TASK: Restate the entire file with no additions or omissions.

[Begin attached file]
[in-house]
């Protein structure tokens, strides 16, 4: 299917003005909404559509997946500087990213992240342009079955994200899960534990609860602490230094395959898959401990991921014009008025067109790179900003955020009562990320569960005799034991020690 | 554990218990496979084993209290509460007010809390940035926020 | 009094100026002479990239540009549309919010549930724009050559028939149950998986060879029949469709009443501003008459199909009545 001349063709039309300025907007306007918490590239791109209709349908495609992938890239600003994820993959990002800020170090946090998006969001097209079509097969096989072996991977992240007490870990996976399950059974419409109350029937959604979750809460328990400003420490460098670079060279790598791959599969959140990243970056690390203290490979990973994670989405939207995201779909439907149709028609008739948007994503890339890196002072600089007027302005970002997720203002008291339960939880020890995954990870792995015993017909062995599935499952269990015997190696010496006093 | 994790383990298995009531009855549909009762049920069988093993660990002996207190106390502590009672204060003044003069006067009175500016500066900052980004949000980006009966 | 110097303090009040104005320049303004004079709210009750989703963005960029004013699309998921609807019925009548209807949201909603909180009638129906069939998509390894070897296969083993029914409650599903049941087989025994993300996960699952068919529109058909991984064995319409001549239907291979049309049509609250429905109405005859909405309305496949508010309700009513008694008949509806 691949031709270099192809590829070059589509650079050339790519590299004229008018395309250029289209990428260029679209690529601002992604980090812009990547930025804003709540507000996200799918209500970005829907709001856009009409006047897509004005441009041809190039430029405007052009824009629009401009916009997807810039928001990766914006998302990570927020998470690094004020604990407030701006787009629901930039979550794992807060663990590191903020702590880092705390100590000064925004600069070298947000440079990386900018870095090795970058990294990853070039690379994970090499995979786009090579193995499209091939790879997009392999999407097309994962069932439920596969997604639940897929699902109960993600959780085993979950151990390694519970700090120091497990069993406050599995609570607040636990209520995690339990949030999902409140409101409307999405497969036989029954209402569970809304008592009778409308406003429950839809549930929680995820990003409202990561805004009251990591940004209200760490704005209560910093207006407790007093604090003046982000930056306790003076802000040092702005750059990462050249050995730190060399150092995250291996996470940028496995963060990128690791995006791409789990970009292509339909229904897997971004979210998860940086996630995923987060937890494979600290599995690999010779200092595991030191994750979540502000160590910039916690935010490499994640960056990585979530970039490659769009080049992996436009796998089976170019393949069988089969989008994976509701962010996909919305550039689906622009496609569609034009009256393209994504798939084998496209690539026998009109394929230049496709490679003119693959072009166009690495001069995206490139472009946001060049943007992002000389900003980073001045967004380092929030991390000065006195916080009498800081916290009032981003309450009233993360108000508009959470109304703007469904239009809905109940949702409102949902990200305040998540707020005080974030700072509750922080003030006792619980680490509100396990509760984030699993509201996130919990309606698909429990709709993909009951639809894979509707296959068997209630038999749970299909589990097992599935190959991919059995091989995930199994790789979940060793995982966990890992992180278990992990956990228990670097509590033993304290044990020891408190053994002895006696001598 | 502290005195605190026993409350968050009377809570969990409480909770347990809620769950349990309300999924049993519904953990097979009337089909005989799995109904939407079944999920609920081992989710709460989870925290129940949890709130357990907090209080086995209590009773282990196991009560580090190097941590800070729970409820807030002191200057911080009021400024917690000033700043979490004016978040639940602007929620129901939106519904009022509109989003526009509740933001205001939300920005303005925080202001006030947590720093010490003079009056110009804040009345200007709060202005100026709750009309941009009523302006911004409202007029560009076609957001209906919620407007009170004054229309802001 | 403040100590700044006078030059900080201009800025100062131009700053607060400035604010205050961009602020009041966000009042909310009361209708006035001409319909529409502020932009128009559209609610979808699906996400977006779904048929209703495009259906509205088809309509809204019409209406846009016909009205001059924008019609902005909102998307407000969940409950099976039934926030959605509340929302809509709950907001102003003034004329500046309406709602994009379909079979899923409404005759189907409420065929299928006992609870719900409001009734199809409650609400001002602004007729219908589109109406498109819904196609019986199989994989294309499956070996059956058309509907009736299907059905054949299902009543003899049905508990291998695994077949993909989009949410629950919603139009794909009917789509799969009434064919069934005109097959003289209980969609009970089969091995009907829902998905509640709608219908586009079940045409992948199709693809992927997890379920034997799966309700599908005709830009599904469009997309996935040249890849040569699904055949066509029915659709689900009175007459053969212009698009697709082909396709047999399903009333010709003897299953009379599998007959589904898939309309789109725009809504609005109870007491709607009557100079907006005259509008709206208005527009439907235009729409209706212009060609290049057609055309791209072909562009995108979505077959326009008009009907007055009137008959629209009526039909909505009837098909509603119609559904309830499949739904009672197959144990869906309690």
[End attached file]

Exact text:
[in-house]
């Protein structure tokens, strides 16, 4: 299917003005909404559509997946500087990213992240342009079955994200899960534990609860602490230094395959898959401990991921014009008025067109790179900003955020009562990320569960005799034991020690 | 554990218990496979084993209290509460007010809390940035926020 | 009094100026002479990239540009549309919010549930724009050559028939149950998986060879029949469709009443501003008459199909009545 001349063709039309300025907007306007918490590239791109209709349908495609992938890239600003994820993959990002800020170090946090998006969001097209079509097969096989072996991977992240007490870990996976399950059974419409109350029937959604979750809460328990400003420490460098670079060279790598791959599969959140990243970056690390203290490979990973994670989405939207995201779909439907149709028609008739948007994503890339890196002072600089007027302005970002997720203002008291339960939880020890995954990870792995015993017909062995599935499952269990015997190696010496006093 | 994790383990298995009531009855549909009762049920069988093993660990002996207190106390502590009672204060003044003069006067009175500016500066900052980004949000980006009966 | 110097303090009040104005320049303004004079709210009750989703963005960029004013699309998921609807019925009548209807949201909603909180009638129906069939998509390894070897296969083993029914409650599903049941087989025994993300996960699952068919529109058909991984064995319409001549239907291979049309049509609250429905109405005859909405309305496949508010309700009513008694008949509806 691949031709270099192809590829070059589509650079050339790519590299004229008018395309250029289209990428260029679209690529601002992604980090812009990547930025804003709540507000996200799918209500970005829907709001856009009409006047897509004005441009041809190039430029405007052009824009629009401009916009997807810039928001990766914006998302990570927020998470690094004020604990407030701006787009629901930039979550794992807060663990590191903020702590880092705390100590000064925004600069070298947000440079990386900018870095090795970058990294990853070039690379994970090499995979786009090579193995499209091939790879997009392999999407097309994962069932439920596969997604639940897929699902109960993600959780085993979950151990390694519970700090120091497990069993406050599995609570607040636990209520995690339990949030999902409140409101409307999405497969036989029954209402569970809304008592009778409308406003429950839809549930929680995820990003409202990561805004009251990591940004209200760490704005209560910093207006407790007093604090003046982000930056306790003076802000040092702005750059990462050249050995730190060399150092995250291996996470940028496995963060990128690791995006791409789990970009292509339909229904897997971004979210998860940086996630995923987060937890494979600290599995690999010779200092595991030191994750979540502000160590910039916690935010490499994640960056990585979530970039490659769009080049992996436009796998089976170019393949069988089969989008994976509701962010996909919305550039689906622009496609569609034009009256393209994504798939084998496209690539026998009109394929230049496709490679003119693959072009166009690495001069995206490139472009946001060049943007992002000389900003980073001045967004380092929030991390000065006195916080009498800081916290009032981003309450009233993360108000508009959470109304703007469904239009809905109940949702409102949902990200305040998540707020005080974030700072509750922080003030006792619980680490509100396990509760984030699993509201996130919990309606698909429990709709993909009951639809894979509707296959068997209630038999749970299909589990097992599935190959991919059995091989995930199994790789979940060793995982966990890992992180278990992990956990228990670097509590033993304290044990020891408190053994002895006696001598 | 502290005195605190026993409350968050009377809570969990409480909770347990809620769950349990309300999924049993519904953990097979009337089909005989799995109904939407079944999920609920081992989710709460989870925290129940949890709130357990907090209080086995209590009773282990196991009560580090190097941590800070729970409820807030002191200057911080009021400024917690000033700043979490004016978040639940602007929620129901939106519904009022509109989003526009509740933001205001939300920005303005925080202001006030947590720093010490003079009056110009804040009345200007709060202005100026709750009309941009009523302006911004409202007029560009076609957001209906919620407007009170004054229309802001 | 403040100590700044006078030059900080201009800025100062131009700053607060400035604010205050961009602020009041966000009042909310009361209708006035001409319909529409502020932009128009559209609610979808699906996400977006779904048929209703495009259906509205088809309509809204019409209406846009016909009205001059924008019609902005909102998307407000969940409950099976039934926030959605509340929302809509709950907001102003003034004329500046309406709602994009379909079979899923409404005759189907409420065929299928006992609870719900409001009734199809409650609400001002602004007729219908589109109406498109819904196609019986199989994989294309499956070996059956058309509907009736299907059905054949299902009543003899049905508990291998695994077949993909989009949410629950919603139009794909009917789509799969009434064919069934005109097959003289209980969609009970089969091995009907829902998905509640709608219908586009079940045409992948199709693809992927997890379920034997799966309700599908005709830009599904469009997309996935040249890849040569699904055949066509029915659709689900009175007459053969212009698009697709082909396709047999399903009333010709003897299953009379599998007959589904898939309309789109725009809504609005109870007491709607009557100079907006005259509008709206208005527009439907235009729409209706212009060609290049057609055309791209072909562009995108979505077959326009008009009907007055009137008959629209009526039909909505009837098909509603119609559904309830499949739904009672197959144990869906309690």